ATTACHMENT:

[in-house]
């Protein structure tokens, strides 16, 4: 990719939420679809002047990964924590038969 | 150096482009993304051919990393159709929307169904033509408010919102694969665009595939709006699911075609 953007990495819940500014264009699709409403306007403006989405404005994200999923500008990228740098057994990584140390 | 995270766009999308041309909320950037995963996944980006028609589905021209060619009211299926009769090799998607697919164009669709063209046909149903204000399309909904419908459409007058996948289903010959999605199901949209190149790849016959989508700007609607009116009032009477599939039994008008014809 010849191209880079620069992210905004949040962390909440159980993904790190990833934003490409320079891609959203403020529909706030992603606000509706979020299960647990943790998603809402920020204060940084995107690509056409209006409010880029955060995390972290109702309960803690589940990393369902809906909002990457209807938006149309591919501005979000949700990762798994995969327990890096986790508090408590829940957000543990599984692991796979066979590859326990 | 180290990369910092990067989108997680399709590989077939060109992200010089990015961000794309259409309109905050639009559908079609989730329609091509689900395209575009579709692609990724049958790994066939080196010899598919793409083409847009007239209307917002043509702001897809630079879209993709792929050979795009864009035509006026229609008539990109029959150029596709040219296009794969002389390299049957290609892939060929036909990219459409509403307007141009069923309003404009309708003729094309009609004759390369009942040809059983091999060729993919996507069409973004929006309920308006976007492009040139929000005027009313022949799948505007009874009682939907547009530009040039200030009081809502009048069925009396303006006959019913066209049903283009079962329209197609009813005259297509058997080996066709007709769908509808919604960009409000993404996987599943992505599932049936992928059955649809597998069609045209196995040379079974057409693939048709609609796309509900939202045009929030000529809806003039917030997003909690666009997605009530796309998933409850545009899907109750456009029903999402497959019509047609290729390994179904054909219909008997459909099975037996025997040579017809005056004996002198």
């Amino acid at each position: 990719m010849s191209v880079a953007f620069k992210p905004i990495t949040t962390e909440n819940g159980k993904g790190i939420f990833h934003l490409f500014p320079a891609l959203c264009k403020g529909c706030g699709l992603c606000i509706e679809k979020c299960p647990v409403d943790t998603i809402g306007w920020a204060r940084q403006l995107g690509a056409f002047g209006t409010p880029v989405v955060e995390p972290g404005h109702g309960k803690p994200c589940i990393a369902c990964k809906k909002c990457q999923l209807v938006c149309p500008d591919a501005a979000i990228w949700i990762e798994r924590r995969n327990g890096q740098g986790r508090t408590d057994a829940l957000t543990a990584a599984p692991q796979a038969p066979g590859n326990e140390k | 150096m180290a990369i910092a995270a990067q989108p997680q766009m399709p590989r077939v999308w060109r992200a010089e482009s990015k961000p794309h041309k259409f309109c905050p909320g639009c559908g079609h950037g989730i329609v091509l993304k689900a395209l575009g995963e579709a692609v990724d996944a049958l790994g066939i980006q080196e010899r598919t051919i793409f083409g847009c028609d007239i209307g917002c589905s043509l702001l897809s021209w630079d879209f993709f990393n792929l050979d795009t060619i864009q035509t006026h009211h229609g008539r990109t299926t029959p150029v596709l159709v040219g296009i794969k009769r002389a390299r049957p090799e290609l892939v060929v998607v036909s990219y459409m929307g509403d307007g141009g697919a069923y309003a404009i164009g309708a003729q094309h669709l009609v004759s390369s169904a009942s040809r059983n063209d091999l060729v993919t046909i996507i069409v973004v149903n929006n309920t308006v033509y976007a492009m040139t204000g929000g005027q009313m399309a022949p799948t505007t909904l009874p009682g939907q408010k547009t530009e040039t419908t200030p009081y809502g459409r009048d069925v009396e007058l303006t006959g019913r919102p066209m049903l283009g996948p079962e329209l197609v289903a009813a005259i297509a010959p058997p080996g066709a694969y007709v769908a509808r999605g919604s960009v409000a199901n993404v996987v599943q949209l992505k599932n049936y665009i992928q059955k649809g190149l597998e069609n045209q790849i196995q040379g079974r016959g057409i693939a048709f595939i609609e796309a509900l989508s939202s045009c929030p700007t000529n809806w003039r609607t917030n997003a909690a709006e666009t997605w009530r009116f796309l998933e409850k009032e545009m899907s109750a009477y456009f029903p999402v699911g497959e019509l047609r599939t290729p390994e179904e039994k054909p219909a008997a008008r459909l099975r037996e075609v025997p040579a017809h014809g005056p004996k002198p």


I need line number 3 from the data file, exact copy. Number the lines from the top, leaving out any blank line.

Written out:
């Amino acid at each position: 990719m010849s191209v880079a953007f620069k992210p905004i990495t949040t962390e909440n819940g159980k993904g790190i939420f990833h934003l490409f500014p320079a891609l959203c264009k403020g529909c706030g699709l992603c606000i509706e679809k979020c299960p647990v409403d943790t998603i809402g306007w920020a204060r940084q403006l995107g690509a056409f002047g209006t409010p880029v989405v955060e995390p972290g404005h109702g309960k803690p994200c589940i990393a369902c990964k809906k909002c990457q999923l209807v938006c149309p500008d591919a501005a979000i990228w949700i990762e798994r924590r995969n327990g890096q740098g986790r508090t408590d057994a829940l957000t543990a990584a599984p692991q796979a038969p066979g590859n326990e140390k | 150096m180290a990369i910092a995270a990067q989108p997680q766009m399709p590989r077939v999308w060109r992200a010089e482009s990015k961000p794309h041309k259409f309109c905050p909320g639009c559908g079609h950037g989730i329609v091509l993304k689900a395209l575009g995963e579709a692609v990724d996944a049958l790994g066939i980006q080196e010899r598919t051919i793409f083409g847009c028609d007239i209307g917002c589905s043509l702001l897809s021209w630079d879209f993709f990393n792929l050979d795009t060619i864009q035509t006026h009211h229609g008539r990109t299926t029959p150029v596709l159709v040219g296009i794969k009769r002389a390299r049957p090799e290609l892939v060929v998607v036909s990219y459409m929307g509403d307007g141009g697919a069923y309003a404009i164009g309708a003729q094309h669709l009609v004759s390369s169904a009942s040809r059983n063209d091999l060729v993919t046909i996507i069409v973004v149903n929006n309920t308006v033509y976007a492009m040139t204000g929000g005027q009313m399309a022949p799948t505007t909904l009874p009682g939907q408010k547009t530009e040039t419908t200030p009081y809502g459409r009048d069925v009396e007058l303006t006959g019913r919102p066209m049903l283009g996948p079962e329209l197609v289903a009813a005259i297509a010959p058997p080996g066709a694969y007709v769908a509808r999605g919604s960009v409000a199901n993404v996987v599943q949209l992505k599932n049936y665009i992928q059955k649809g190149l597998e069609n045209q790849i196995q040379g079974r016959g057409i693939a048709f595939i609609e796309a509900l989508s939202s045009c929030p700007t000529n809806w003039r609607t917030n997003a909690a709006e666009t997605w009530r009116f796309l998933e409850k009032e545009m899907s109750a009477y456009f029903p999402v699911g497959e019509l047609r599939t290729p390994e179904e039994k054909p219909a008997a008008r459909l099975r037996e075609v025997p040579a017809h014809g005056p004996k002198p």